What is bloatware and why you should remove it 

You’ve had your new phone for what? A couple months? If you’re already getting warnings about storage, it’s not you – it’s likely bloatware.

It goes back to day one. Remember how you couldn’t wait to fire up your new device, only to find it’d been plastered like a bus stop wall with apps for things you’ll never use? That’s bloatware, and it’ll gum up any new device.

Bloatware is any unwanted, unsolicited software you find preloaded on a new device or pick up from websites you visit. However you end up with bloatware, it’s taking up precious space and paying no rent. You’d better believe someone’s cashing in though.

Retailers get kickbacks. You get a slower device full of half-baked trial versions, pop-ups, reminders, autoplaying ads, and apps running in the background that’ll use your data and monitor you in the process. Even worse, bloatware exposes you to backdoor attacks, man-in-the-middle attacks, hidden spyware, and malware. That means your privacy and security are majorly at risk.

Hint: Connect to CyberGhost VPN to limit unsolicited software from finding its way onto your device. Our private network filters out most known bloatware, malware, and threats to keep your data private and your devices lean, mean, and fighting fit.

What Counts As Bloatware?

Enough is enough, it’s time to cut that bloatware. Your device should serve you, not the interests of vendors, manufacturers, third parties, or cybercriminals!

If it doesn’t pay rent, kick it out! Spare those priceless wobbly home videos. When you need storage space, better security, and faster speeds, start by cutting bloatware.

I’ve got step-by-step instructions below on how you can ditch the deadweight on any device. I’ve also got tips to keep the bloat from piling back on. Read on to restore your device to the speed and performance it was designed to have – before manufacturers and sneaky third parties traded your interests for easy money.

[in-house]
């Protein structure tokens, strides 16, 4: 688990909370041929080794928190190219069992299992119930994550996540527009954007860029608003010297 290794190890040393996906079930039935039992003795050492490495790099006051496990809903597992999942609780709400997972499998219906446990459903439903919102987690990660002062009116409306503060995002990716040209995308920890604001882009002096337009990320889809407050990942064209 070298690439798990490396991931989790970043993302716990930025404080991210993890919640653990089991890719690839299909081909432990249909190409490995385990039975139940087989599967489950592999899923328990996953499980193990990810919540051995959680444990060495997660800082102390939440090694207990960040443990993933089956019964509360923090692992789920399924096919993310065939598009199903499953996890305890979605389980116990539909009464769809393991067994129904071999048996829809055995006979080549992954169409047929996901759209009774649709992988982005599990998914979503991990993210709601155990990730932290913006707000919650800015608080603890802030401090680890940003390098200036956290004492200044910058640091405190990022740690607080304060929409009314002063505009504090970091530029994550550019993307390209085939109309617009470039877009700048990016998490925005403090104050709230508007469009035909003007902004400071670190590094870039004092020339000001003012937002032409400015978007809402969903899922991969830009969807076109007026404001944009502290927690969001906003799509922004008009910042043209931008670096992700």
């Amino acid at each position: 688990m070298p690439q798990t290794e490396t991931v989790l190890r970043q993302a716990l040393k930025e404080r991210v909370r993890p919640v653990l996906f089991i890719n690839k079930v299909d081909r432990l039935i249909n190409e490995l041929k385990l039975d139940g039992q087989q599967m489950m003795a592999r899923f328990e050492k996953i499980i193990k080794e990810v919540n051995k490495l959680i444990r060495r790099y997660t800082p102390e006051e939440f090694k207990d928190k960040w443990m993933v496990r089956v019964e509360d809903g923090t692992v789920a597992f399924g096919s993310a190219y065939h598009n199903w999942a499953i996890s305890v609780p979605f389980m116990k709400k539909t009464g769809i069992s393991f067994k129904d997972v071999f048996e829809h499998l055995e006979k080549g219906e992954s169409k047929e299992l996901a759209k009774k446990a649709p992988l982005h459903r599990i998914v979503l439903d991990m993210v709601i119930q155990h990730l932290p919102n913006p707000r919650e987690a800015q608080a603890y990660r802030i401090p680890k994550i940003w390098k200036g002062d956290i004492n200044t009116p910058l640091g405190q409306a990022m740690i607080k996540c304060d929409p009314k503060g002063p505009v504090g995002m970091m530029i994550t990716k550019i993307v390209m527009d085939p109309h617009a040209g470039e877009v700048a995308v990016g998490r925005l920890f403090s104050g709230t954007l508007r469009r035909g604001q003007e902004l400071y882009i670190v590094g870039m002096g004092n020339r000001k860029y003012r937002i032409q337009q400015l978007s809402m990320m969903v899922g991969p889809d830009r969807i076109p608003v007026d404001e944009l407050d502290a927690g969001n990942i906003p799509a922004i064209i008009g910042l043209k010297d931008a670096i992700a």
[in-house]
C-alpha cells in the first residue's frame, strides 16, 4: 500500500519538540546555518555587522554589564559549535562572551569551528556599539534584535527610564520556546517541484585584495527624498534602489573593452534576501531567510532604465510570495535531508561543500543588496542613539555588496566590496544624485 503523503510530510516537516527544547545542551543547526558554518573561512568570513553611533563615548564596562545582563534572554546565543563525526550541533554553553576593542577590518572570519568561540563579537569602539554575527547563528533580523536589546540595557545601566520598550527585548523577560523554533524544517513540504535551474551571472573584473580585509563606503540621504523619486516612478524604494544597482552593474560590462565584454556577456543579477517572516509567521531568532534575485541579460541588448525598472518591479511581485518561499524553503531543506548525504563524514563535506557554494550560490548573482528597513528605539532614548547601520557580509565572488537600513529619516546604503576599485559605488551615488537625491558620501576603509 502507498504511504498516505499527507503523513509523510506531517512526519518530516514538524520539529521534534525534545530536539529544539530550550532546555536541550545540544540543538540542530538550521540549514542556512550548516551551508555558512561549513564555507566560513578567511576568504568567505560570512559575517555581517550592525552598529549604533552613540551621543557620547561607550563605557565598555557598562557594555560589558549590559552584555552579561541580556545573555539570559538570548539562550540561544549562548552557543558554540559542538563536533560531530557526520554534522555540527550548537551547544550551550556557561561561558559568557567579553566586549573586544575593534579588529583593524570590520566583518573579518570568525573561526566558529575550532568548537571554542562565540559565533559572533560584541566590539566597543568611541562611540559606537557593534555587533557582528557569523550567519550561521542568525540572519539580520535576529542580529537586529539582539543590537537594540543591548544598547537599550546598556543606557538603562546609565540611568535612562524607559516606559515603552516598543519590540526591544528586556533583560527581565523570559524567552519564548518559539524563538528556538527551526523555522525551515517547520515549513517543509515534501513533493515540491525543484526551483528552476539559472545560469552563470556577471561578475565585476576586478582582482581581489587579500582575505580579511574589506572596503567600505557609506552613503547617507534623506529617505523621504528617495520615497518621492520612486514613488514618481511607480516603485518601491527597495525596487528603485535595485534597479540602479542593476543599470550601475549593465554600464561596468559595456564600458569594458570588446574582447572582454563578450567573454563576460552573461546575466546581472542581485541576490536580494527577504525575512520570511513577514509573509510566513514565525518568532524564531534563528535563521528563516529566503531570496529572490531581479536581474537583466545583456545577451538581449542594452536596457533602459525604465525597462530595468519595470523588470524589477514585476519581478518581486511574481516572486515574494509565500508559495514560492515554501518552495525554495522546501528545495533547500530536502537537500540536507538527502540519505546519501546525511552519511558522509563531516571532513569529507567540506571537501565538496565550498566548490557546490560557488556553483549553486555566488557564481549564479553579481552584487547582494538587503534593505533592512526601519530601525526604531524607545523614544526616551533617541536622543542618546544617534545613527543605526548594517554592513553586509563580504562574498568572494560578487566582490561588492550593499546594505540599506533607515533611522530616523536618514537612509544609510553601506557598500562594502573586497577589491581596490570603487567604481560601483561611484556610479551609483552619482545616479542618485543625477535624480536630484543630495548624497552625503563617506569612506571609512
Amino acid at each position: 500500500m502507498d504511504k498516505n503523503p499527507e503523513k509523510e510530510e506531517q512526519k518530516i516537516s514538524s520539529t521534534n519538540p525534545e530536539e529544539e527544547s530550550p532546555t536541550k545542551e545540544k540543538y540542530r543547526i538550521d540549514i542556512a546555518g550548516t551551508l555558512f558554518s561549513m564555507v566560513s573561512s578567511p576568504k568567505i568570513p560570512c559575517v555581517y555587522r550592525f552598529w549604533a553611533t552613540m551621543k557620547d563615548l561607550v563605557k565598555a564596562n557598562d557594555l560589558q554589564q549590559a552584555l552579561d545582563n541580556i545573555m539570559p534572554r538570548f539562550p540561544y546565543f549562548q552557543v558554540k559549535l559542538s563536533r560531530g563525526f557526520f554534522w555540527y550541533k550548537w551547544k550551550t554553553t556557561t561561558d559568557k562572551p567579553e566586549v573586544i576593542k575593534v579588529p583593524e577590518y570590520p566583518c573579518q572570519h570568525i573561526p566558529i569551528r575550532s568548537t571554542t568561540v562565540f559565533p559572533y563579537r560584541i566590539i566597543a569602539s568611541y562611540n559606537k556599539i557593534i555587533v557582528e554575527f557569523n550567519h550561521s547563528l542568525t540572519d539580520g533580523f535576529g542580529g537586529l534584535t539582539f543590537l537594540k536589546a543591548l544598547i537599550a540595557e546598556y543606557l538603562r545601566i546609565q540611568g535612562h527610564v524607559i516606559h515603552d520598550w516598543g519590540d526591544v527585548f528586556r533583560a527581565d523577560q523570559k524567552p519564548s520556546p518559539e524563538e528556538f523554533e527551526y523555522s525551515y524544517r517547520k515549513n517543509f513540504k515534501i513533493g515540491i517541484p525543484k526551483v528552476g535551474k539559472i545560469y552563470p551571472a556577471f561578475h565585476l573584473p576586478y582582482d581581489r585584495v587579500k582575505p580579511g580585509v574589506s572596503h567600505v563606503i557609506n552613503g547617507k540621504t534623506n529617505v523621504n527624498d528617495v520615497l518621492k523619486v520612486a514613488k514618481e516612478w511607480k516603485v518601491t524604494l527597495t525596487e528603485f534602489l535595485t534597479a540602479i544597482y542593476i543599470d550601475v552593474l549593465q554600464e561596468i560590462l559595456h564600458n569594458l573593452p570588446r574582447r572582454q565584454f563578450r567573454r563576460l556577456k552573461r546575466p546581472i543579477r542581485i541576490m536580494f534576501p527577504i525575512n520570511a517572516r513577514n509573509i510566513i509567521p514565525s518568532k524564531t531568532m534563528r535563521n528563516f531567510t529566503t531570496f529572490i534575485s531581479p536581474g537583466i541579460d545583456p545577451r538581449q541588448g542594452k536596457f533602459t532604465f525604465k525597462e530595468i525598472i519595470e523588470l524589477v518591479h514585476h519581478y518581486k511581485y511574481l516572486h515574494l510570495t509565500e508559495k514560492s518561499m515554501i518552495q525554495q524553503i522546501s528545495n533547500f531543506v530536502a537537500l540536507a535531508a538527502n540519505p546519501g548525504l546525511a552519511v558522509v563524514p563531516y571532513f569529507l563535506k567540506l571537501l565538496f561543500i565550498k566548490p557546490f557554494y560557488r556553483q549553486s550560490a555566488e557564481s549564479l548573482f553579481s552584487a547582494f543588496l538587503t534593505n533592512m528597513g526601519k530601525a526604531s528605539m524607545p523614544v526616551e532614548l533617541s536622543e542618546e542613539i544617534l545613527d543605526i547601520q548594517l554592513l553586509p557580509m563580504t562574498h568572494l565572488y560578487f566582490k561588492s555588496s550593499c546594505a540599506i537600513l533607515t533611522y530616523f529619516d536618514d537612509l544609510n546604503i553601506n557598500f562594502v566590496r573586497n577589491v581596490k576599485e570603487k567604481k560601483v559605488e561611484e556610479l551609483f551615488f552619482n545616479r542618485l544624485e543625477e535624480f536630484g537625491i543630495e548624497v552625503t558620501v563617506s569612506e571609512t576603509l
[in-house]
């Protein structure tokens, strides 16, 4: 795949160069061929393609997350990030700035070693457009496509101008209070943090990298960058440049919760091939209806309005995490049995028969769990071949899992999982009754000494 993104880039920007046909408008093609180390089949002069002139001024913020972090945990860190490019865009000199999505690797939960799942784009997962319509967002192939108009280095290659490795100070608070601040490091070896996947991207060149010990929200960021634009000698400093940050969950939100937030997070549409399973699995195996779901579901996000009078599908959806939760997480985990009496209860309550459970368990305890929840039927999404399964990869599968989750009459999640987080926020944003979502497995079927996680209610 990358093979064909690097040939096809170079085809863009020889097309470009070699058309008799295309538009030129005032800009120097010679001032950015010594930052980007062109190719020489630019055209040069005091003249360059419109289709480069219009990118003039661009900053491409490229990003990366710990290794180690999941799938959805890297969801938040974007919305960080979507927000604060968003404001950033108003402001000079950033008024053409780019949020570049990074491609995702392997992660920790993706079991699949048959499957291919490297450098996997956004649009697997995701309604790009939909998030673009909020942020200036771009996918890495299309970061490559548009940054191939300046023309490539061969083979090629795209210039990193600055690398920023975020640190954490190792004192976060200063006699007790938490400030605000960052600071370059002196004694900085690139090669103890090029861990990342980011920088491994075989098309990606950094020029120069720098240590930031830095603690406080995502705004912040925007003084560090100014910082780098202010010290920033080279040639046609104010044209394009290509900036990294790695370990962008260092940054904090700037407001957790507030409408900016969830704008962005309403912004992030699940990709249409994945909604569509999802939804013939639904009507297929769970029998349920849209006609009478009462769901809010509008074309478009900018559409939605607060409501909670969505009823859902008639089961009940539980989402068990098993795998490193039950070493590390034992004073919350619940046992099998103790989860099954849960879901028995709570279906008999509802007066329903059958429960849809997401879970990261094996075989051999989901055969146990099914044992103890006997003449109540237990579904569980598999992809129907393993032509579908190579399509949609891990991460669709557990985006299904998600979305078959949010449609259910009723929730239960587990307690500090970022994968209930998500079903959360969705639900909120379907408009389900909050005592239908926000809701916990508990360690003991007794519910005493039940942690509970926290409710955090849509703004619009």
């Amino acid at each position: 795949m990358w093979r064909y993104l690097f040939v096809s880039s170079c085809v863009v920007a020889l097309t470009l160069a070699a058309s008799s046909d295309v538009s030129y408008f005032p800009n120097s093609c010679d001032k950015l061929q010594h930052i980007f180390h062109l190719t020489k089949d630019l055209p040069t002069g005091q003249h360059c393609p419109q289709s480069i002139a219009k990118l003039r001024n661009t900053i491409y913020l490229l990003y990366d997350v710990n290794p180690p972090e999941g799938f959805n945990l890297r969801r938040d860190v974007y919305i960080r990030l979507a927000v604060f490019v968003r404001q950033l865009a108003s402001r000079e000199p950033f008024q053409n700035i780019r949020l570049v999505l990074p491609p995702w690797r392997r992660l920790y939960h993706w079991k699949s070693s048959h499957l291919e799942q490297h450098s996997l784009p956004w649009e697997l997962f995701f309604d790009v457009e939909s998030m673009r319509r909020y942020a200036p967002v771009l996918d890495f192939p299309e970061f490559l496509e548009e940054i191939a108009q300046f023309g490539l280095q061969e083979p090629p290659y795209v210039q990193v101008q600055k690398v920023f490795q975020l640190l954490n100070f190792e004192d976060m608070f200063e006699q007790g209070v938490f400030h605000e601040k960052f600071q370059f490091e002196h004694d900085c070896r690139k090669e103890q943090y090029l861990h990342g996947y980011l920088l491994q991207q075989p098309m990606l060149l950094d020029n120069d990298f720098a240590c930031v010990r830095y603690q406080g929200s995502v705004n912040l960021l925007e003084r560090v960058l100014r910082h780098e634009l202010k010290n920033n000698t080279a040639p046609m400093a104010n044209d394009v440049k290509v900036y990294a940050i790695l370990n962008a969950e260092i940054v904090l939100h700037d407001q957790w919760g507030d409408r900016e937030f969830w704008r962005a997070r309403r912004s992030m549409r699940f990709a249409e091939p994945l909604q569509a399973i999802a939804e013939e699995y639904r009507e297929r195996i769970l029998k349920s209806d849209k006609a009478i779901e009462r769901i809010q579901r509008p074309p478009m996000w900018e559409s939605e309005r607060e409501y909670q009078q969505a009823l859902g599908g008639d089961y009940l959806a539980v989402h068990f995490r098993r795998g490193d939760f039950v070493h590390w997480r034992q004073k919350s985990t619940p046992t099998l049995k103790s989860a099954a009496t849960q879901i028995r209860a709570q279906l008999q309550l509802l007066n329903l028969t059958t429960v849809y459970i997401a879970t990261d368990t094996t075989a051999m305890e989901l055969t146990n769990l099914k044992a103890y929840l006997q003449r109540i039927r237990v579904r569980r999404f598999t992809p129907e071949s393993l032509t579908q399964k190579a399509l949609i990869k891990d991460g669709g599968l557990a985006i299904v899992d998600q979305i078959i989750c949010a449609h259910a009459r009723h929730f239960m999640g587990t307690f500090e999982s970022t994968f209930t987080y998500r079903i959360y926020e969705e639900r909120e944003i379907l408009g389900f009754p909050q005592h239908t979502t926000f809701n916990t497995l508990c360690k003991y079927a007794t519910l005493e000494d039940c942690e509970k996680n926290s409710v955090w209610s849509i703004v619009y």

Excess Baggage

Bloatware – also known as potentially unwanted programs (PUPs)–initially meant any app or program taking up more space on your drive than it’s worth. When manufacturers started bundling proprietary and third-party software into devices, the term’s meaning evolved to include those add-ons too.

Manufacturer bloatware includes everything you didn’t load onto your device yourself when you got it, even the stuff you might find useful like Google Maps or Siri.

Common examples include:

    • 🚩 Financial/stocks/money apps.
    • 🚩 Weather apps.
    • 🚩 Game centers.
    • 🚩 Sports apps.
    • 🚩 Maps/navigation apps.
    • 🚩 Health and fitness apps.
    • 🚩 Messaging apps.
    • 🚩 Music and video players.
    • 🚩 Toolbars and junk browser extensions.
    • 🚩 System update apps.
    • 🚩 Personal assistant apps.
    • 🚩 Just about anything else you’re not likely to use.

Bloatware also includes software you’ve unknowingly picked up from websites you’ve visited and software you intentionally downloaded but then forgot about.

Some kinds of bloatware are more annoying than others… like the ones that serve constant pop-ups to bully you into upgrading before their free trial ends? Thanks, but no thanks, McAfee – I’m a Ghostie, myself!

The skinny on bloatware: you typically get three categories of bloatware:

  1. Software you know manufacturers installed on your device.
  2. Software you installed but don’t use.
  3. Software you don’t even know about.

Any of these can hurt your device’s performance. Bloatware guzzles memory and depletes CPU (central processing unit) resources fast.

Bloatware Security Risks

Aside from weighing your device down, bloatware also threatens your privacy and security.

It’s not necessarily malicious. They could be tracking you simply to target personalized ads. But their comprehensive data on you can be co-opted by other surveillance agencies and third parties – including by cybercrooks.

Even the most innocent ad-tracking software can be dangerous. We’re talking about programs hatched by marketing software developers who seldom have the budget or conscience to build and maintain software with your security in mind. That means you’ve got unsafe software sitting around on your machine, easy backdoors for malicious hackers.